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HNZ tenants left behind by new home standards

Published: Sun 30 Jun 2019 05:36 PM
HNZ tenants left behind by new home standards
The first part of the Government’s introduction of new standards for rental properties kicks in tomorrow. These new standards will require to have a heater that can heat a living room to 18 degrees, ventilation fans in kitchens and bathrooms, and ceiling and underfloor insulation. The insulation requirement comes into effect tomorrow (1st July) but the rest of the requirements do not kick in for private rentals until 2021, while Housing New Zealand properties do not have to meet these requirements until 2023. Auckland Action Against Poverty is calling on Housing New Zealand to lead by example on improve housing standards, rather than lag behind the private sector.
“The Healthy Homes Standard do not go far enough to protect Housing New Zealand tenants from cold, damp, unhealthy conditions. There is no justifiable reason why Housing New Zealand would be given additional time to get its properties to meet these bare requirements of heating and ventilation”, says Ricardo Menendez March, Auckland Action Against Poverty.
“The condition of the current Housing New Zealand homes means that even with insulation families are left in damp, cold homes due to the lack of proper energy efficient heaters and poor design. The cost cutting in the build of Housing New Zealand homes is passed on to tenants, who have to deal with high energy bills and healthcare costs. Insulation will not address the issue of dampness, which is a factor in our high rates of asthma and preventable respiratory diseases among low-income families.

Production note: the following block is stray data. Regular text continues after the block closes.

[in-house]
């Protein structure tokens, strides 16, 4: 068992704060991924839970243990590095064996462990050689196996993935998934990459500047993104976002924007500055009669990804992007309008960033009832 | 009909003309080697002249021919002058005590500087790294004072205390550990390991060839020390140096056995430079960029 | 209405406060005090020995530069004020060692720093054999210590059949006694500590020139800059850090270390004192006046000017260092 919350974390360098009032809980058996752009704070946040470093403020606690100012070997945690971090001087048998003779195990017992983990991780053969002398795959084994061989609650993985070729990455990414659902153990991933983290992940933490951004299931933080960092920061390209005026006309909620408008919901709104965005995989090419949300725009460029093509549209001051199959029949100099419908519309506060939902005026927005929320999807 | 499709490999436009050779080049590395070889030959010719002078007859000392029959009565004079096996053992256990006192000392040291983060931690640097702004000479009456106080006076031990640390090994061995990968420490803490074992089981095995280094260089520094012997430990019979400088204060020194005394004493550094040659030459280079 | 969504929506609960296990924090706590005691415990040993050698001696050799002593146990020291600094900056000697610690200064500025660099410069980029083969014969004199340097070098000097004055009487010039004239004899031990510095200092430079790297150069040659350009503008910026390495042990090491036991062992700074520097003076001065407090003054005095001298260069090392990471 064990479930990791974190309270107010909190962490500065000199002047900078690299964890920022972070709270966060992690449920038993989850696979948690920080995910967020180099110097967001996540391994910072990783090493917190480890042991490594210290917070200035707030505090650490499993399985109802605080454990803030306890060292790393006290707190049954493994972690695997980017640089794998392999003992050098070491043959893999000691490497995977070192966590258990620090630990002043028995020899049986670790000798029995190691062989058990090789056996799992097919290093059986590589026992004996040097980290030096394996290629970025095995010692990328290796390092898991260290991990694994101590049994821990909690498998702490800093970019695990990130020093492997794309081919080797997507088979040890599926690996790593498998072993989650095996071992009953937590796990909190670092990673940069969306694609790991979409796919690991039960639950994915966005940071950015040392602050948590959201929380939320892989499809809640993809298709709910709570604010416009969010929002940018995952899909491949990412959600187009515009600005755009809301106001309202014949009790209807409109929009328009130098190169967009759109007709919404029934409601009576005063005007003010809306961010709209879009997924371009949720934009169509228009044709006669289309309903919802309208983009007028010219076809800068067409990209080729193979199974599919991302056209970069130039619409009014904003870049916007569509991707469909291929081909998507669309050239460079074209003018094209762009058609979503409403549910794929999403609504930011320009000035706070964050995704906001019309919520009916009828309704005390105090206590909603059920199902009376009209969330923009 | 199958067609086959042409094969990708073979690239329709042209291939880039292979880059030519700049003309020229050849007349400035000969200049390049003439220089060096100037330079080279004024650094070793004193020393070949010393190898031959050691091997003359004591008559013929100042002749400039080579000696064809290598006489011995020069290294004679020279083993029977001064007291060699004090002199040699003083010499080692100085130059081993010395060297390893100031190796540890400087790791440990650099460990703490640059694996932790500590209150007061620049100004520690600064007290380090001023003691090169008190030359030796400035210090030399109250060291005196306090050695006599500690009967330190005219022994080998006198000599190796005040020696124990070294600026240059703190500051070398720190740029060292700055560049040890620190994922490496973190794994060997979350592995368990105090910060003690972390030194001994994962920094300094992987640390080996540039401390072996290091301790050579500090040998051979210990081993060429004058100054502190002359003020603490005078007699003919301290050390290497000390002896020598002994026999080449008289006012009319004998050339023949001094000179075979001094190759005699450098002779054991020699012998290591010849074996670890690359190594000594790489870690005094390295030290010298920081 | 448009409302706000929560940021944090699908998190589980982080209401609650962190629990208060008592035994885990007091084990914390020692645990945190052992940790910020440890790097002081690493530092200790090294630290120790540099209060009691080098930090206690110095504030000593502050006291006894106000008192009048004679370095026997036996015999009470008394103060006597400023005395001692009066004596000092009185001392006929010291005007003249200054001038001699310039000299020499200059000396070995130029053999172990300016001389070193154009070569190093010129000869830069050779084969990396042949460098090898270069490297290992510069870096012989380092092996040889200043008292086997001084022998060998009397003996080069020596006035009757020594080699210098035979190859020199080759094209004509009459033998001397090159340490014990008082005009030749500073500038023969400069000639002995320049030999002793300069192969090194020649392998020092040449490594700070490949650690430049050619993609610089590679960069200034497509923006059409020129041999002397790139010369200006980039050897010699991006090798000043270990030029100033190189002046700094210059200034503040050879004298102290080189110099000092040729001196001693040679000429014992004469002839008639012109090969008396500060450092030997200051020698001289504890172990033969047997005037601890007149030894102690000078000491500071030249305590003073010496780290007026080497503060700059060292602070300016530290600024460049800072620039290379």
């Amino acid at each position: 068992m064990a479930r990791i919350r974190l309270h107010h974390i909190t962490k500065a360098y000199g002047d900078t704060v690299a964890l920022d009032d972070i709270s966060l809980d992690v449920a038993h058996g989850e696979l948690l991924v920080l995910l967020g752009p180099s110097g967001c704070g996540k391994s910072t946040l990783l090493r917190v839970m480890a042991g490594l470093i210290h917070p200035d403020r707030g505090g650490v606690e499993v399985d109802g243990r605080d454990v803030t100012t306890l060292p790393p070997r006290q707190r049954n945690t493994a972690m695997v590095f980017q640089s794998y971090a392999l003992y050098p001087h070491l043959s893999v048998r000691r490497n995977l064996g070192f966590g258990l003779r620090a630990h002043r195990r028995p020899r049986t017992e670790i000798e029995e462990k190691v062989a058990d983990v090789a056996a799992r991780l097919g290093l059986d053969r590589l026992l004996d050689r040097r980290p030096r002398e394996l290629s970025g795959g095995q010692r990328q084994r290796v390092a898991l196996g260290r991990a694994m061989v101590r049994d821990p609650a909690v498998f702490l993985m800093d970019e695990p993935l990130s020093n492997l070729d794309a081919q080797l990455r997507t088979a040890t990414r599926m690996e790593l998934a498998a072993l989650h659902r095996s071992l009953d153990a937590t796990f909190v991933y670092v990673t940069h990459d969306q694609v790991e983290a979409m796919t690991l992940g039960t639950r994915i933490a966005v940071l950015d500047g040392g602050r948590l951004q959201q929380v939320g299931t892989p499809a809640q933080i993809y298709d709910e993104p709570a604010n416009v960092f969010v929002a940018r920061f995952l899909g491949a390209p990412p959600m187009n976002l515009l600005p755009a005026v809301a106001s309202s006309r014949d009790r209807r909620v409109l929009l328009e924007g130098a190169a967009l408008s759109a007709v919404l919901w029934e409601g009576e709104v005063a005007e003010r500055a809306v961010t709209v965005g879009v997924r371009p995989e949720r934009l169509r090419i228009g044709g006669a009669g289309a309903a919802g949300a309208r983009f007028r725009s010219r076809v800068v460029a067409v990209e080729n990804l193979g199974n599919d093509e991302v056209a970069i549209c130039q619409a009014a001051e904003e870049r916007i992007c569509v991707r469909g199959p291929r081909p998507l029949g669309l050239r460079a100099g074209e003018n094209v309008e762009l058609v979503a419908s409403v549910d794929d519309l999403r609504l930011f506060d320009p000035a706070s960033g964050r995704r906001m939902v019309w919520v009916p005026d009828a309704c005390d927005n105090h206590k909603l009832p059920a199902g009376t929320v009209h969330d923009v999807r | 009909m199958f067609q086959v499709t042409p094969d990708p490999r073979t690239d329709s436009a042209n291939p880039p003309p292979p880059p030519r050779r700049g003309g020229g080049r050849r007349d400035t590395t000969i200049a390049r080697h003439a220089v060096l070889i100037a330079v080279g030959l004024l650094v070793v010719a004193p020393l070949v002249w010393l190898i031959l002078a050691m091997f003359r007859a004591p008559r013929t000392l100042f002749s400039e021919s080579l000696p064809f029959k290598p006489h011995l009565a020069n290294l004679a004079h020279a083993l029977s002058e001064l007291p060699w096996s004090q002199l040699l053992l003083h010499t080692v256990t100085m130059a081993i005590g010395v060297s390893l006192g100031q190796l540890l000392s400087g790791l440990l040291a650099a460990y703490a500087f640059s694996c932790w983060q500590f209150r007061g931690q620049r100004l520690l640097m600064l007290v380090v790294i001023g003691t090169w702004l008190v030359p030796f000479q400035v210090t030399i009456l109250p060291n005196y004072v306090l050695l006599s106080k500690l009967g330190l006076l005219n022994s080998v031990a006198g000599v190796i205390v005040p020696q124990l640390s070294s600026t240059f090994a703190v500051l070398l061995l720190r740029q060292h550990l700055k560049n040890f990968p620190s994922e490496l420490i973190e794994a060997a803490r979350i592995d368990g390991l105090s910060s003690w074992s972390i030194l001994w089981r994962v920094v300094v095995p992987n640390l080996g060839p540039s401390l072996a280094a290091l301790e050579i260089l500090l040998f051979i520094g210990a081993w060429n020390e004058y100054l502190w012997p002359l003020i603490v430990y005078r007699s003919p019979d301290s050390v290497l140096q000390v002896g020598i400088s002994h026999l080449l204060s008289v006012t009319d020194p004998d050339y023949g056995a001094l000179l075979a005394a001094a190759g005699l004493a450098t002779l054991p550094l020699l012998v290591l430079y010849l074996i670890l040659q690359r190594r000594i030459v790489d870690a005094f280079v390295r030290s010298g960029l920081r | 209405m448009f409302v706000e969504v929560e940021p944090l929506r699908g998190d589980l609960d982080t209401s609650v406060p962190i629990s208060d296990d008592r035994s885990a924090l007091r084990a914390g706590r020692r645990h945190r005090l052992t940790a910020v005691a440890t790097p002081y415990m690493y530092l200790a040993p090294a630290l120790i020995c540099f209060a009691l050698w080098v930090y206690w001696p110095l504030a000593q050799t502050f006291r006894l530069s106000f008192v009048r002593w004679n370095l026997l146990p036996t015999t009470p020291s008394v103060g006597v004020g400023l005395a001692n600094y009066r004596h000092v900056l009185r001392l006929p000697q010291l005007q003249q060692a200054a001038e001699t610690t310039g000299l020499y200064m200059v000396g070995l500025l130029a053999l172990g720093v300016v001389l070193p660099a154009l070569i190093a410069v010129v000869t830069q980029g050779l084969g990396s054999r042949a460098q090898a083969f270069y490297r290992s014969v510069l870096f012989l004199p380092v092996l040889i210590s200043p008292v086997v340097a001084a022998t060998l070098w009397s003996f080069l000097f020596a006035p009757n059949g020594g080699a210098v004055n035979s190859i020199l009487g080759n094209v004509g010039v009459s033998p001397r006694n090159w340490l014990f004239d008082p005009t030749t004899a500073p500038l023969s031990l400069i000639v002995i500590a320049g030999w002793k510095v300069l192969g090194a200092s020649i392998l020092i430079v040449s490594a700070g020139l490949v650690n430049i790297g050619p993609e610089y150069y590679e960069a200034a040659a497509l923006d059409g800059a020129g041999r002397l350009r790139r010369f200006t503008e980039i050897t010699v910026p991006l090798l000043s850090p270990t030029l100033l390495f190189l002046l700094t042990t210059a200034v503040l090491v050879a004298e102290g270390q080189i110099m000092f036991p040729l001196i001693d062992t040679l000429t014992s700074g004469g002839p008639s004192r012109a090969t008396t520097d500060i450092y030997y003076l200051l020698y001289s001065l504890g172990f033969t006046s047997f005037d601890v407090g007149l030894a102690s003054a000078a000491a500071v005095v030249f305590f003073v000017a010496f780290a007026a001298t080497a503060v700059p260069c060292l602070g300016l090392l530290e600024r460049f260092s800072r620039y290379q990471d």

“Our Government could be leading by example by strengthening the conditions of its own housing stock. Housing New Zealand is the biggest landlord in the country, yet it can leave its tenants in unsuitable homes for longer than the private sector.
“On top of strengthening the Healthy Homes Standards, the Government should look at reviewing the Building Code to ensure that all new social housing is designed with the health of its tenants as a priority. This could include ensuring that all new properties are provided with central energy-efficient heating, double glazed windows and skylights on top of the current requirements. This would not just lead to lower power bills for tenants but a reduction in carbon emissions due less energy being required to keep a home warm and dry.
“Investing in modern, dry, energy efficient homes create a savings down the line on healthcare. We can’t afford to have another generation of kids growing up in homes that are making them sick. After years of chronic underfunding in our public housing sector now it is the time to boldly invest to ensure we have a housing stock fit for the 21st century.
ENDS

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